# Efficient way to do this

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I've been working on a programming competition problem. Don't worry, its training, so as long as I don't ask for actual code, its fine. Now the actual question I have solved, but the easy part, outputting the answer, is bugging me, because my approach is really big and inefficient. Basically, I have a 4 list's of integers. The size of the lists are all the same, and the contents of the integers are between 1 and 13. Here: list<int> a looks like: <7, 9, 2, 4, 8, 3> I need to make an integer that is all the contents mashed. Here: From the above example -> 792483 Now I need to turn all the lists into integers like that, and then print out the first 3, from least to greatest. My approach was working fine when working with single digit integers, but now it is messing up. Anyone know a good way to do this?

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Ok a hint: std::stringstream.

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Yeah, I'm already using std::stringstream. But it still bloats my code up pretty bad. Anyone know any short cuts I don't see?

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You could multiply each integer by a power of 10 incremental, and then add them all up. i.e.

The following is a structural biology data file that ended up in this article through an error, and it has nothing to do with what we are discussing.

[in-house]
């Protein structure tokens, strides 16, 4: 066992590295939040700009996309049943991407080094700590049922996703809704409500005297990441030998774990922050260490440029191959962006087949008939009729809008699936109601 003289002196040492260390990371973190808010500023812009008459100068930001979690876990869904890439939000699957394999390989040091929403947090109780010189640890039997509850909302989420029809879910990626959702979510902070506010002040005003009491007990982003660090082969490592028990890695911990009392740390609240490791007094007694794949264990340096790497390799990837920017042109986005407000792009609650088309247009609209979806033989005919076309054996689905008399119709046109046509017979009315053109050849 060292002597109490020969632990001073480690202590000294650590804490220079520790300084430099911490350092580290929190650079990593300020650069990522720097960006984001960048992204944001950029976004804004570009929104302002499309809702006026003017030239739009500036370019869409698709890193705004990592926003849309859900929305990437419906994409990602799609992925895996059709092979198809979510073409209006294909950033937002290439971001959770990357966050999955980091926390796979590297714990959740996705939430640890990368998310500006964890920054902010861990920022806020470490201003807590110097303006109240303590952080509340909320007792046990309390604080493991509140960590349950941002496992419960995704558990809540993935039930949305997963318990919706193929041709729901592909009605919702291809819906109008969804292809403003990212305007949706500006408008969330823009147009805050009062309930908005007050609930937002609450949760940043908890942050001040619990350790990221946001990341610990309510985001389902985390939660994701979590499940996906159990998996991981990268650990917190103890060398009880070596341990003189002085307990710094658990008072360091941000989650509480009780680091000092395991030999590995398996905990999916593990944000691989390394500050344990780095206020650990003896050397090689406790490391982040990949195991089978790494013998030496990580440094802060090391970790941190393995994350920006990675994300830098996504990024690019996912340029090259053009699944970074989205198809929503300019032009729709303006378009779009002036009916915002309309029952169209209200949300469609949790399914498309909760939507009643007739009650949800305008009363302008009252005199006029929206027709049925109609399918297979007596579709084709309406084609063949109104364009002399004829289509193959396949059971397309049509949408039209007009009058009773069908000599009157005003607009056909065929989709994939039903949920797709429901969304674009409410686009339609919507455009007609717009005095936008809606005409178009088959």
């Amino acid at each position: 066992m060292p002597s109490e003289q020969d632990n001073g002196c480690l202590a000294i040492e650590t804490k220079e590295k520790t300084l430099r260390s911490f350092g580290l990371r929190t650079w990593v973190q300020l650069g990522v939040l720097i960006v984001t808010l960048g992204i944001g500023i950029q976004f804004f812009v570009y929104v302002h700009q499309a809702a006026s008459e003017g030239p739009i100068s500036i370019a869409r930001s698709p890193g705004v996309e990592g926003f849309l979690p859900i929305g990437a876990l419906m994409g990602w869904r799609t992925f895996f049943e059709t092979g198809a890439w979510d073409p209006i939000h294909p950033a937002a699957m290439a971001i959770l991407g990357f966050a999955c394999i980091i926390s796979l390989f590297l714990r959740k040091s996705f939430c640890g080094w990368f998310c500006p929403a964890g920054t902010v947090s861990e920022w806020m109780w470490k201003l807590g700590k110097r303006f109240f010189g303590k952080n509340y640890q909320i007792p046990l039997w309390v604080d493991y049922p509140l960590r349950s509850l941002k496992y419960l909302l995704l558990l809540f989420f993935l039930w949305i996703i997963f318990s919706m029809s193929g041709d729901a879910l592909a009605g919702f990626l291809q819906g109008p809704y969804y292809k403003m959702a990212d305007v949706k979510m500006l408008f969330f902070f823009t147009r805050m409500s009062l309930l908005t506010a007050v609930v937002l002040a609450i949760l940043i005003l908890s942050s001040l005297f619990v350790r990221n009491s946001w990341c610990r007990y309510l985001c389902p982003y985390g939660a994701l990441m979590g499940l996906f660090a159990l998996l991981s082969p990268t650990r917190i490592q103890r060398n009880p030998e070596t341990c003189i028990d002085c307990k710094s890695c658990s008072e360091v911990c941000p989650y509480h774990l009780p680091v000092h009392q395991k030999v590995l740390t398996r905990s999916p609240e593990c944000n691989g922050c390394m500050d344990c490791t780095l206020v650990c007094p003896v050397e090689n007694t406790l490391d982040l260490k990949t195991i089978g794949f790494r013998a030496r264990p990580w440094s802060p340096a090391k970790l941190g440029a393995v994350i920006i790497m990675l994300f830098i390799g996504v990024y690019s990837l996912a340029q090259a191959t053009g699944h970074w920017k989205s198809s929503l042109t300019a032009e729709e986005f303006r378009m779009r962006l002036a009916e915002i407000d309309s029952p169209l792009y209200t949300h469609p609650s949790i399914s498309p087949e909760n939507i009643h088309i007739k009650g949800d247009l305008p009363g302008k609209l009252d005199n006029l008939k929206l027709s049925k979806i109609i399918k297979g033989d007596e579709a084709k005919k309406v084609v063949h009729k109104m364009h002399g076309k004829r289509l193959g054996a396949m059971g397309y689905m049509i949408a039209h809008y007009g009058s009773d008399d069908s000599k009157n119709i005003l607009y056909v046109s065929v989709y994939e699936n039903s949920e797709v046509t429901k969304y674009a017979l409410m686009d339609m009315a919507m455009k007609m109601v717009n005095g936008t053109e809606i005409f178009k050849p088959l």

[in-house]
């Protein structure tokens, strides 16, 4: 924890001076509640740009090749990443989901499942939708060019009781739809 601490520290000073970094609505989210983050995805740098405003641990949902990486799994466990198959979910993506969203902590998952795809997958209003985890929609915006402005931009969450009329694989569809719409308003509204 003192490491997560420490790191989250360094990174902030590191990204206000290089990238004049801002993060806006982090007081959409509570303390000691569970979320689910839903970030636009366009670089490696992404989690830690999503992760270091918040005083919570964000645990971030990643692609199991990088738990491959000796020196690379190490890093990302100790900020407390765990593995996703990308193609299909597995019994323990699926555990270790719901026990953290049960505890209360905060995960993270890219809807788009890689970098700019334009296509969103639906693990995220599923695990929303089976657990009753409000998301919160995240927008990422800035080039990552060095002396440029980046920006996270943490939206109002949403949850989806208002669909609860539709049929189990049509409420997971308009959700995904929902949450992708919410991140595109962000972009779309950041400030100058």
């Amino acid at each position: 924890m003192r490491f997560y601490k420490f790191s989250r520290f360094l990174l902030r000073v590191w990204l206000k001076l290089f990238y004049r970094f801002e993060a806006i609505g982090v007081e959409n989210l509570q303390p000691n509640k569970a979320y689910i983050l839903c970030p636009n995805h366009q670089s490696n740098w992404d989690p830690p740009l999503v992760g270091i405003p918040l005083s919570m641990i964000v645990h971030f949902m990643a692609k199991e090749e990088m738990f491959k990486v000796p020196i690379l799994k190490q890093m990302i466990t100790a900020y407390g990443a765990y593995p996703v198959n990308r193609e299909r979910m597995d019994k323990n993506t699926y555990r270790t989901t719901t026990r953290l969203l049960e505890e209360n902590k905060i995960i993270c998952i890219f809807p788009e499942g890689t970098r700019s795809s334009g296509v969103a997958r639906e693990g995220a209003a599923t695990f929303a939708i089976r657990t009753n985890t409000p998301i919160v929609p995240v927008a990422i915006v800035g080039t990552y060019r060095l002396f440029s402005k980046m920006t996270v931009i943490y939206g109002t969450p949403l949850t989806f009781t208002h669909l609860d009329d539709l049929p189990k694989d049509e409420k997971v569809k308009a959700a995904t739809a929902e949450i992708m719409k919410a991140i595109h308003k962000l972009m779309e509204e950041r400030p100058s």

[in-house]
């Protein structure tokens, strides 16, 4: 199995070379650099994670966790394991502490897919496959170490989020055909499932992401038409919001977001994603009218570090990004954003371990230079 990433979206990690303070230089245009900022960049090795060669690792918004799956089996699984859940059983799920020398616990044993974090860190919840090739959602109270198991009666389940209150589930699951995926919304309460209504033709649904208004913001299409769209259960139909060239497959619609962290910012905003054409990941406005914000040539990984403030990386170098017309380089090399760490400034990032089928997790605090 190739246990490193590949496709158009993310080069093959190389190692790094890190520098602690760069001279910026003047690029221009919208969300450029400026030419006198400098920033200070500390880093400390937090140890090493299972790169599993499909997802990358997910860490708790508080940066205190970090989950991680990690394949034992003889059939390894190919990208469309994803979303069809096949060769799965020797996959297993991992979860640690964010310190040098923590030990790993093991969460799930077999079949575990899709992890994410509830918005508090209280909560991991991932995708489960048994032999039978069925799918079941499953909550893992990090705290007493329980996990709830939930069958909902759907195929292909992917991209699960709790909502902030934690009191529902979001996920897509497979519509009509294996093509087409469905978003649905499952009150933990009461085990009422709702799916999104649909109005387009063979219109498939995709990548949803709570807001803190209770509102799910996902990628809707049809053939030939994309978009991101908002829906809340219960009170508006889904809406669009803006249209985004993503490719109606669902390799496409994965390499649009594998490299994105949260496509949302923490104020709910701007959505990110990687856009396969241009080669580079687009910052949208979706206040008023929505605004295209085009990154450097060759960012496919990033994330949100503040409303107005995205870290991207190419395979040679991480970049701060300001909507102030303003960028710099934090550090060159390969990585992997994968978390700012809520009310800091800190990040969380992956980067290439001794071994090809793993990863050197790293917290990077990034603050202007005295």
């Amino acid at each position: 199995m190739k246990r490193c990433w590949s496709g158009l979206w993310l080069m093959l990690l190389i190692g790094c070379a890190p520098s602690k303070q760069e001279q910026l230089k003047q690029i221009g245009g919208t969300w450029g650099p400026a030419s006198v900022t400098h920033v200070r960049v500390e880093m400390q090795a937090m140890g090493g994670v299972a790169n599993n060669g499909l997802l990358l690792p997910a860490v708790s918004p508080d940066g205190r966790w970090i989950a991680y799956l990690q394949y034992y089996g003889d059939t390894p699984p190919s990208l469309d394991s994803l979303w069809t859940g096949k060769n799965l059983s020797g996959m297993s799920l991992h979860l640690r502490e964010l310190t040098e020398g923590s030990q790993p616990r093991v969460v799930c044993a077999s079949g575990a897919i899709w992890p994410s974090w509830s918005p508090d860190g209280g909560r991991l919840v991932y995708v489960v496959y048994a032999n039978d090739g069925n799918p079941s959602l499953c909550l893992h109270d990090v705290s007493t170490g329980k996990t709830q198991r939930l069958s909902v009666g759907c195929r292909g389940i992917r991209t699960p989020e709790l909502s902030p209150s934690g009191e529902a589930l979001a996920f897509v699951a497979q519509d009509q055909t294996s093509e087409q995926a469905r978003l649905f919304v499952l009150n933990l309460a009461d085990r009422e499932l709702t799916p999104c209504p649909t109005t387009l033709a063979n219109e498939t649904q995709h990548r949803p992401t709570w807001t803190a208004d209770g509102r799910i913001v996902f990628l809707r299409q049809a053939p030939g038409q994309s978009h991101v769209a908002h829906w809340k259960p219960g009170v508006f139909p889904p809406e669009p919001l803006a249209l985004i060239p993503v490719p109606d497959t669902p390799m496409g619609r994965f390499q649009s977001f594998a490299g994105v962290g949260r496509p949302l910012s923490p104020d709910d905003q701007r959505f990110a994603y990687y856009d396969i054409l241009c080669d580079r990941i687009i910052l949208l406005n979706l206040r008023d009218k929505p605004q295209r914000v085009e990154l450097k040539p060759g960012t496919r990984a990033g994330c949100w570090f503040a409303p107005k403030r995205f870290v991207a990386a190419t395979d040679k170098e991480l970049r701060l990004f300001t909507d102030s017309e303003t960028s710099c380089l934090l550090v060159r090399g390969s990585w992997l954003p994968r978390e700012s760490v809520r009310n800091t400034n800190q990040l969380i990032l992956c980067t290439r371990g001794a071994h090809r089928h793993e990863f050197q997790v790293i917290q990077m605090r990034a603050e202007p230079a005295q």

7 * 100000
9 * 10000
2 * 1000
4 * 100
8 * 10
3 * 1 // don't do this one

So you have 700000 + 90000 + 2000 + 400 + 80 + 3 = 792483. This will work if the integer is more than 9.

You may have to use a long long int incase the all teh 7 numbers are 13 !!

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Quote:
 Original post by 6You could multiply each integer by a power of 10 incremental, and then add them all up. i.e.7 * 1000009 * 100002 * 10004 * 1008 * 103 * 1 // don't do this oneSo you have 700000 + 90000 + 2000 + 400 + 80 + 3 = 792483. This will work if the integer is more than 9.You may have to use a long long int incase the all teh 7 numbers are 13 !!

Thats how I had it originally, but it makes it messy when you are debugging. Anyway, I think I have it solved.

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Never mind. Apparently, the USACO C++ compiler doesn't have a good implementation of stringstreams.

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Could you use hexadecimal for each number?

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Sorry everyone. It turns out that I had no need to use any strings in the program in the first place! Well, thanks for the help though.

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I might be wrong, but since you can have something like :

2, 13

using :

2 * 10
13 * 1

as proposed by 6 won't give you the right result, it will output 33 instead of 213

What you can do is something like :

Damn Source ... the += wont show...
Edit: seems like the += won't show only in preview... that's weird

int _tmain(int argc, _TCHAR* argv[]){    const int TestArray[] = { 6, 10, 1, 13, 4, 7 };    const int Size = sizeof(TestArray) / sizeof(TestArray[0]);    unsigned int FinalInt = 0;    for(int i = 0; i < Size; ++i)    {        const int CurrentInt = TestArray;        printf("Adding %d\n", CurrentInt);        int Multiplier = 10;        while(CurrentInt >= Multiplier)        {            Multiplier *= 10;        }        FinalInt *= Multiplier;        FinalInt += CurrentInt;    }    printf("Final Number: %d\n", FinalInt);	return 0;}

Just be sure not to get values over FinalInt
Edit: I meant over the maximum value that FinalInt can reach

Hope this helps...

Eric

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